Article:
Does your sweet pet have sour breath? That odor coming from your pet’s mouth could be more than a nuisance: it could signify a serious health risk with the potential to damage not only your pet’s teeth and gums but their internal organs as well.
To address the importance of oral health care for pets, the American Veterinary Medical Association (AVMA) is sponsoring National Pet Dental Health Month in February. AVMA President Dr. Jose Arce says regular dental exams are an integral component of a pet’s overall health care, and can help prevent more serious health problems.
“Oral disease is one of the most frequently diagnosed health problem for our dogs and cats, and it can have serious consequences for our pets’ health,” said Dr. Arce. “This is not just a matter of bad breath or stained teeth. In addition to causing receding gums, tooth loss and often significant pain, bacteria in the mouth can enter the bloodstream, potentially affecting the heart, liver and kidneys, which can be life-threatening.”
According to the American Veterinary Dental College, most dogs and cats have some evidence of periodontal disease by the age of three, often indicated by bad breath, a change in eating or chewing habits, pawing at the face and mouth, and depression.
Although daily toothbrushing is advised for dogs and cats, a study published in the Journal of Veterinary Dentistry showed that only two percent of dog owners follow through with this practice. In addition, a survey of pet owners showed that only 14 percent of dogs and 9 percent of cats receive dental care at the veterinarian’s office. Pet owners should work with their veterinarians to begin a pet dental care routine at home, in addition to regular dental exams and professional dental cleanings.
Dr. Arce says a pet’s teeth should be checked twice a year by their veterinarian or a board-certified veterinary dentist for early signs of a problem and to keep their mouths healthy. However, pet owners should also have their pet’s teeth checked if they observe any of the following problems:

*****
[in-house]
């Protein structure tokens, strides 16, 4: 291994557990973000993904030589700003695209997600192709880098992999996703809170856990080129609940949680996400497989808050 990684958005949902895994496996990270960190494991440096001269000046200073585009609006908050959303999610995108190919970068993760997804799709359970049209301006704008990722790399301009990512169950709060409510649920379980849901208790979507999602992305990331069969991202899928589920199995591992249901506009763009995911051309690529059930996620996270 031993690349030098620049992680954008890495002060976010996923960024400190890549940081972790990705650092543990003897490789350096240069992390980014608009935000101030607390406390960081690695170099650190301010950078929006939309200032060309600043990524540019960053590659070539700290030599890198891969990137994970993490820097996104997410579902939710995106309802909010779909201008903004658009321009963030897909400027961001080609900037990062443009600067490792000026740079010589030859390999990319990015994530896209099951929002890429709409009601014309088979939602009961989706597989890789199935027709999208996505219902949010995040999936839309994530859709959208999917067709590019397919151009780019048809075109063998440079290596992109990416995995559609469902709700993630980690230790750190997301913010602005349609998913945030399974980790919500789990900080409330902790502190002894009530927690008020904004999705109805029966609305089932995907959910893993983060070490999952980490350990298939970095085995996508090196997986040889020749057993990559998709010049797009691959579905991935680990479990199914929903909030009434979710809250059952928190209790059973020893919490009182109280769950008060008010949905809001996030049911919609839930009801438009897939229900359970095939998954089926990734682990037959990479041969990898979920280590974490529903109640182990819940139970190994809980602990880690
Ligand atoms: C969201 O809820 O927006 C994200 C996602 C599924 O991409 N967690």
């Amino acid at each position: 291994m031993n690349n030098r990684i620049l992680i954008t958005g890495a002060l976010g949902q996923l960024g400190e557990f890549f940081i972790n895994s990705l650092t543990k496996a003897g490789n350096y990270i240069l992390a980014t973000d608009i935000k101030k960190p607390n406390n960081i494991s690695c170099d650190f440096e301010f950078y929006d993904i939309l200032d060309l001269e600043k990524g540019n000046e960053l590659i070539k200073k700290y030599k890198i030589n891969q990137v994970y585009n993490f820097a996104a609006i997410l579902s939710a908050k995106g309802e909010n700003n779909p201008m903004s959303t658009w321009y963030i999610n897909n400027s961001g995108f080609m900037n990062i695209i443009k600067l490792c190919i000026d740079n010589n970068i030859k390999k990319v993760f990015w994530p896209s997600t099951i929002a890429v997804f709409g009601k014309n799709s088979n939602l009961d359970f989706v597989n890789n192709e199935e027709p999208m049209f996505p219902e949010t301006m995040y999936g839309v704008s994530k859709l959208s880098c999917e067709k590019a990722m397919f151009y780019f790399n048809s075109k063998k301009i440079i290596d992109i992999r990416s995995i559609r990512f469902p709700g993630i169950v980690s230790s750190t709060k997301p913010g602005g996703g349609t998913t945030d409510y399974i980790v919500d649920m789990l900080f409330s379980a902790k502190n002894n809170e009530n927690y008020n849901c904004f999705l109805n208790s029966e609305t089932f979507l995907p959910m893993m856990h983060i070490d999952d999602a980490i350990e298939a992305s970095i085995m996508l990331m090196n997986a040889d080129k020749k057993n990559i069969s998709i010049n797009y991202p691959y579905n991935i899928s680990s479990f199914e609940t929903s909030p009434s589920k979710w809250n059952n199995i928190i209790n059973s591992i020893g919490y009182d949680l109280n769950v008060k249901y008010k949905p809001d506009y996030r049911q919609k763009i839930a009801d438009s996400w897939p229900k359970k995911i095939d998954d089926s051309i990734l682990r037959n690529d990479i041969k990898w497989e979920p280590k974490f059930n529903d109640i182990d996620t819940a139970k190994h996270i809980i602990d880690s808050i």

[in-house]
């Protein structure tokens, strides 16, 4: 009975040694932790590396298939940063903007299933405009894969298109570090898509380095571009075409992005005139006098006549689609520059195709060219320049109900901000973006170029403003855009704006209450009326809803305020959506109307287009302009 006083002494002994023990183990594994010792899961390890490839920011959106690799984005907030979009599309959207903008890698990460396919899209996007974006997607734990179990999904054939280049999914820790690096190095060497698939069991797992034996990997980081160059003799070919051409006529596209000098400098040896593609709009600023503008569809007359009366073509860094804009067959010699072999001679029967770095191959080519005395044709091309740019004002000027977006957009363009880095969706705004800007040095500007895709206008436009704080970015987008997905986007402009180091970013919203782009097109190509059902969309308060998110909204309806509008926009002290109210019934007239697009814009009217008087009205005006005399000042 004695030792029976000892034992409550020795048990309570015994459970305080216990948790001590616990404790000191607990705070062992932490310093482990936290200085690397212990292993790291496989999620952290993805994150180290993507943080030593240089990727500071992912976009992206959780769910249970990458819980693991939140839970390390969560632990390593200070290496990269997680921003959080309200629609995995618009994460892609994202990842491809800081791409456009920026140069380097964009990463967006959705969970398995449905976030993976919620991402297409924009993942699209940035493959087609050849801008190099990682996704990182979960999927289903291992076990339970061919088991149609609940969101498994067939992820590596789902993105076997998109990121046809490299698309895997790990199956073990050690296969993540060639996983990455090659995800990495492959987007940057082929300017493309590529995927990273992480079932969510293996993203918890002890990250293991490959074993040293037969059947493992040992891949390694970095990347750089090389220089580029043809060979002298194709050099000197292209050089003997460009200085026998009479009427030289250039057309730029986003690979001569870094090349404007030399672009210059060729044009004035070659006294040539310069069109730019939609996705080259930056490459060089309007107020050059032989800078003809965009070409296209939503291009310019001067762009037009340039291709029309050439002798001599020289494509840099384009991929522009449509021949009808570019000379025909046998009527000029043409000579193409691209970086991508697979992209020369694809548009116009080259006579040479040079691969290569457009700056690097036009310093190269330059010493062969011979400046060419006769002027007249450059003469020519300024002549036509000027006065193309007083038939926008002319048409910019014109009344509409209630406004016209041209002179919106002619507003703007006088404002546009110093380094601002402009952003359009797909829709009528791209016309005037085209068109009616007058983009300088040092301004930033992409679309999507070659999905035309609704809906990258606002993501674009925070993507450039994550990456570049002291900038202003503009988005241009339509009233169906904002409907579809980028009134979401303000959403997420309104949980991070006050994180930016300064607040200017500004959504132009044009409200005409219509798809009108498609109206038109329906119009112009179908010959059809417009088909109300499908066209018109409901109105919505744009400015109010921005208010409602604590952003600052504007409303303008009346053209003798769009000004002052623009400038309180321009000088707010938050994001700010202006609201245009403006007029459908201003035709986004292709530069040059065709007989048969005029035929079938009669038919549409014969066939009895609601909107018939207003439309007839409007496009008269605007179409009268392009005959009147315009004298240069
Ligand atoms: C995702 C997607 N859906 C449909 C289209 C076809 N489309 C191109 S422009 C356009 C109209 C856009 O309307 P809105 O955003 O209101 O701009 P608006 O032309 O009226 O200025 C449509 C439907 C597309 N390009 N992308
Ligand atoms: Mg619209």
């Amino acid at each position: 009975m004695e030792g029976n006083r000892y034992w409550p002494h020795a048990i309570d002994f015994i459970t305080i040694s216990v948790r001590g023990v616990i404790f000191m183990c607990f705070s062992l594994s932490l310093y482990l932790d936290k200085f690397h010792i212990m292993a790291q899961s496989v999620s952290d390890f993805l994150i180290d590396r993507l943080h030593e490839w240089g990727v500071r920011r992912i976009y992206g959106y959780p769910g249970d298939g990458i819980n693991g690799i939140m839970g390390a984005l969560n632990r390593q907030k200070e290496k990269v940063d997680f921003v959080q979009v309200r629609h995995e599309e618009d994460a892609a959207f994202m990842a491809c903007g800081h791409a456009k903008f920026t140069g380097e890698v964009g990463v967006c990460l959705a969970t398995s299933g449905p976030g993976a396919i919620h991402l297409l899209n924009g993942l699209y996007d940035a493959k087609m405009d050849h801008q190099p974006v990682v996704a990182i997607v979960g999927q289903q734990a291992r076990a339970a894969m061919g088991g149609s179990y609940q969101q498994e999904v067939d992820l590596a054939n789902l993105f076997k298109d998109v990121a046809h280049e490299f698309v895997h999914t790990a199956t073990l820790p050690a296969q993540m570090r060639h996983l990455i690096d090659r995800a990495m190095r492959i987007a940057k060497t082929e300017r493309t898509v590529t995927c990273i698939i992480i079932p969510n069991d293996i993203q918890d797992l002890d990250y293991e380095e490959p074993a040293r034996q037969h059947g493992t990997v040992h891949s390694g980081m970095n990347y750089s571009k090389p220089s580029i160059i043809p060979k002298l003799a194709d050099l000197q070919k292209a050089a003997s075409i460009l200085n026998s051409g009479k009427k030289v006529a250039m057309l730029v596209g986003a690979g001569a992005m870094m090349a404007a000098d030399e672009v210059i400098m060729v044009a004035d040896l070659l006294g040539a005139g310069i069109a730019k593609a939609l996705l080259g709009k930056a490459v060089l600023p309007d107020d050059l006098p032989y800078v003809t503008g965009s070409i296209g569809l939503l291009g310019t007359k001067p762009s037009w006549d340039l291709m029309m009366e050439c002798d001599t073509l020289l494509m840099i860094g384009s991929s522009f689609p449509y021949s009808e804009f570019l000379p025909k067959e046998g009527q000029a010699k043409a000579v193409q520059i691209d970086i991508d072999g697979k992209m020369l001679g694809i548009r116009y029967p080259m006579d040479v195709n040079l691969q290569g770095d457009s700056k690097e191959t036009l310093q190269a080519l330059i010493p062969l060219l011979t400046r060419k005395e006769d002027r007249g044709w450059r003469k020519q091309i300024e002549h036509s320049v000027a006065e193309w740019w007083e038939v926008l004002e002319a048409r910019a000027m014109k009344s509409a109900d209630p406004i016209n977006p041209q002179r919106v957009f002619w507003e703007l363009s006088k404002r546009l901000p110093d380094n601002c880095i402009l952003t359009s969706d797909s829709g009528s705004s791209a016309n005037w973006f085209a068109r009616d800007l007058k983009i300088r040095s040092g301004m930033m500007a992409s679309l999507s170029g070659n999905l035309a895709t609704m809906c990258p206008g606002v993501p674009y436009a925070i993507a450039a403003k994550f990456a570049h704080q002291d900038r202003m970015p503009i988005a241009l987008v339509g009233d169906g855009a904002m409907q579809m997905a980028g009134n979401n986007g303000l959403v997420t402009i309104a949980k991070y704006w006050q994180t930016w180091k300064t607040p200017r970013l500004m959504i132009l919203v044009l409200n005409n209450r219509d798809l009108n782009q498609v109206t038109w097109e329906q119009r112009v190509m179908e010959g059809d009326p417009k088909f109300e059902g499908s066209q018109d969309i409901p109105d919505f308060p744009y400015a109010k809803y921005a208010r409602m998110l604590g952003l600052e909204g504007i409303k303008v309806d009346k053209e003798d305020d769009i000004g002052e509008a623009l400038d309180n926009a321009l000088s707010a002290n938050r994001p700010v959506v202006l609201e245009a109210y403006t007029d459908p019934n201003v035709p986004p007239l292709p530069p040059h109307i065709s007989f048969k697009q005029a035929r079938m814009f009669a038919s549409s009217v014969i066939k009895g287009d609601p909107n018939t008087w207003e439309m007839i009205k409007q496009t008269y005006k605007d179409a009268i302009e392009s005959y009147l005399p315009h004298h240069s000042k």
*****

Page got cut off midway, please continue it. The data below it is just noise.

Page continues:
- Bad breath
- Broken or loose teeth
- Extra teeth or retained baby teeth
- Teeth that are discolored or covered in tartar
- Abnormal chewing, drooling, or dropping food from the mouth
- Reduced appetite or refusal to eat
- Pain in or around the mouth
- Bleeding from the mouth
- Swelling in the areas surrounding the mouth
What to expect
Pet dental visits begin with an oral exam of your pet’s mouth by a veterinarian. Radiographs (x-rays) may be needed to evaluate the health of the jaw and the tooth roots below the gumline. Because most dental disease occurs below the gumline, where you can’t see it, a thorough dental cleaning and evaluation are performed under anesthesia. Dental cleaning includes scaling (to remove dental plaque and tartar) and polishing, similar to the process used on your own teeth during your regular dental cleanings.
After the exam, your veterinarian will make recommendations based on your pet’s overall health and the health of your pet’s teeth, and provide you with options to consider. Talk with your veterinarian about any dental products, treats, or dental-specific diets you’re considering for your pet, or ask your veterinarian for their recommendations.
Why does dentistry require anesthesia?
No matter how smart they are, your pet does not understand the benefit of dental procedures, and they react by moving, trying to escape or even biting. Anesthesia makes it possible for veterinarians to perform dental procedures with less stress and pain for your pet and allows cleaning below the gumline where most dental disease occurs. If radiographs (x-rays) are needed, your pet needs to be very still to get good images, and this is unlikely without heavy sedation or anesthesia. Most pets can go home the same day of the procedure, although they might seem a little groggy for the rest of the day.
To learn more about dental care for pets, including an instructional video on brushing pets’ teeth, visit avma.org/petdental.